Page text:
Credit: Hisayuki Kubota
A team of scientists has, for the first time, identified landfalls of tropical cyclones (TCs) in Japan for the period from 1877 to 2019; this knowledge will help prepare for future TC disasters.
In recent years strong TCs have been making landfalls in Japan, such as Typhoon Jebi in 2018, which severely hit the Kinki region, and Typhoon Hagibis in 2019, which severely hit eastern Japan. While Japan has suffered from a number of TC impacts throughout its history, meteorological data for these events has been sparse.
The team, including Specially Appointed Associate Professor Hisayuki Kubota of the Faculty of Science, Hokkaido University, investigated TC activity over the western North Pacific and TC landfalls in Japan by analyzing a combination of TC tracking and meteorological data observed at weather stations and lighthouses, including rescued and recovered historical observations.
The team has collected and recovered TC track and landfall data and meteorological observations in the mid-19th century and later through an approach that rescues, collects and digitizes weather data across the world that has been stored away and often forgotten. To give the data useful consistency, the team developed a new, unified definition for TCs, based on minimum pressure.
According to their analysis, TC landfall locations tend to shift to the northeast and then southwest regions of Japan at roughly 100-year intervals. The analysis also shows that annual TC landfall numbers and their intensities have been increasing in recent years, while noting that these increases may be part of an oscillated fluctuation operating on interdecadal time scales.
The landfall numbers were relatively small in the late 20th century, and larger at other times. The Tohoku and Hokkaido regions, which experienced small numbers of TC landfalls in the late 20th century, may experience more landfalls in the future.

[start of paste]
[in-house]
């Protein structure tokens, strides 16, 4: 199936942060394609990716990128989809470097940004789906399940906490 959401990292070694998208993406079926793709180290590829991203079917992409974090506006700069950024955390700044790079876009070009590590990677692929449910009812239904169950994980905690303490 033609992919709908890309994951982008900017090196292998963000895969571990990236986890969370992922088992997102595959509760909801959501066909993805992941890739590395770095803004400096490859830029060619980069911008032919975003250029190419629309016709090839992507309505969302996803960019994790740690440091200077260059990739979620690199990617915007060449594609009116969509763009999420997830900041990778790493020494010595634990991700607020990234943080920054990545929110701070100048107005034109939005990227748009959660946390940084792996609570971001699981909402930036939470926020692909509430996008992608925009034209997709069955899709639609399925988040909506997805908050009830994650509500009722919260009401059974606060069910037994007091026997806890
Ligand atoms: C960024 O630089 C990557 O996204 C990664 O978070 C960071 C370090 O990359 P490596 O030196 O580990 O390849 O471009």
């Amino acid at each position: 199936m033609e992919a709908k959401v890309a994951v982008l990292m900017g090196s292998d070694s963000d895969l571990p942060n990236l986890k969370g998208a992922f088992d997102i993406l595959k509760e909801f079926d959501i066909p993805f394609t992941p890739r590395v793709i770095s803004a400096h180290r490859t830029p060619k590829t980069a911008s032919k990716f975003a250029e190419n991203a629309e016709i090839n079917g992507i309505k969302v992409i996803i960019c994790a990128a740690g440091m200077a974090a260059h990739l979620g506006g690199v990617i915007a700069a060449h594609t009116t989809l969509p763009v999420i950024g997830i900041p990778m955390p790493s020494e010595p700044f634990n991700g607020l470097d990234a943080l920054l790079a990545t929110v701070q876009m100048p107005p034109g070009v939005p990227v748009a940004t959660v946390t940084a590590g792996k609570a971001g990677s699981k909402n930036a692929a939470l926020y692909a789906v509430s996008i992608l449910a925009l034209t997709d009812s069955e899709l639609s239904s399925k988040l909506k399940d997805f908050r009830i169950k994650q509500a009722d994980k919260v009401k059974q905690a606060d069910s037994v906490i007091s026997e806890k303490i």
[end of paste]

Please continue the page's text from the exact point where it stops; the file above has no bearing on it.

Japan’s first official meteorological observation was conducted in Hakodate, Hokkaido, in 1872. There is very little earlier meteorological data obtained by meteorological instruments at terrestrial stations, which makes it difficult to perform long-term meteorological variability analyses. In a new approach, the team focused on foreign ship log weather records from the mid-19th century made with meteorological instruments on vessels sailing through East- and Southeast Asian waters.
The team used records from the US Navy expedition fleet to Japan led by Commodore Matthew C. Perry and from British Navy ships that also sailed to Japan to accurately identify the track of a TC moving over the ocean around the Okinawa Islands from 21 to 25 July 1853, and the track of a TC moving north over the East China Sea from 15 to 16 August 1863.
The results of the study show for the first time the usefulness of such marine data in identifying weather patterns after the mid-19th century in Asia, where there is much less meteorological data for that time period compared with Western countries. “It is projected that stronger TCs will hit Japan in the future due to global warming. The long-term data from our research is indispensable for knowing the variabilities of TC activities in the past and to prepare for future TCs,” says Hisayuki Kubota.
Sohail Keegan Pinto
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